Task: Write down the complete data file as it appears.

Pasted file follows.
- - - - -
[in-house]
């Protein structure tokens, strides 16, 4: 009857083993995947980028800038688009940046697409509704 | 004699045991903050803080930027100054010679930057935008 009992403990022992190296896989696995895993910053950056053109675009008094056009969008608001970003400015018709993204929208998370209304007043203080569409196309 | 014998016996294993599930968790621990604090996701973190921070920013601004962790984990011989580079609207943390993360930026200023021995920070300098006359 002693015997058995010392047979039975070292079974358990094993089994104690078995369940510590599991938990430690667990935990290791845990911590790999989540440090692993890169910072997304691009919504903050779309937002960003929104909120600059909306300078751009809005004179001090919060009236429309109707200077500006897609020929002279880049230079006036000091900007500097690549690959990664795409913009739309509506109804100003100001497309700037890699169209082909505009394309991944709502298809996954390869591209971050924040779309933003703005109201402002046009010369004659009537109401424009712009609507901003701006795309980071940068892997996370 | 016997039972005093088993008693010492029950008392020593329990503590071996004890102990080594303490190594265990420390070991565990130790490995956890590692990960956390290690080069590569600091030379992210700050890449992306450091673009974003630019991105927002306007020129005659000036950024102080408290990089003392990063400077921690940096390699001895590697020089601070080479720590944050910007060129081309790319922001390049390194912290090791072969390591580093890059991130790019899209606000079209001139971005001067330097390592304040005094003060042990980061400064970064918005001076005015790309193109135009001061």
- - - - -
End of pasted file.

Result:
[in-house]
């Protein structure tokens, strides 16, 4: 009857083993995947980028800038688009940046697409509704 | 004699045991903050803080930027100054010679930057935008 009992403990022992190296896989696995895993910053950056053109675009008094056009969008608001970003400015018709993204929208998370209304007043203080569409196309 | 014998016996294993599930968790621990604090996701973190921070920013601004962790984990011989580079609207943390993360930026200023021995920070300098006359 002693015997058995010392047979039975070292079974358990094993089994104690078995369940510590599991938990430690667990935990290791845990911590790999989540440090692993890169910072997304691009919504903050779309937002960003929104909120600059909306300078751009809005004179001090919060009236429309109707200077500006897609020929002279880049230079006036000091900007500097690549690959990664795409913009739309509506109804100003100001497309700037890699169209082909505009394309991944709502298809996954390869591209971050924040779309933003703005109201402002046009010369004659009537109401424009712009609507901003701006795309980071940068892997996370 | 016997039972005093088993008693010492029950008392020593329990503590071996004890102990080594303490190594265990420390070991565990130790490995956890590692990960956390290690080069590569600091030379992210700050890449992306450091673009974003630019991105927002306007020129005659000036950024102080408290990089003392990063400077921690940096390699001895590697020089601070080479720590944050910007060129081309790319922001390049390194912290090791072969390591580093890059991130790019899209606000079209001139971005001067330097390592304040005094003060042990980061400064970064918005001076005015790309193109135009001061």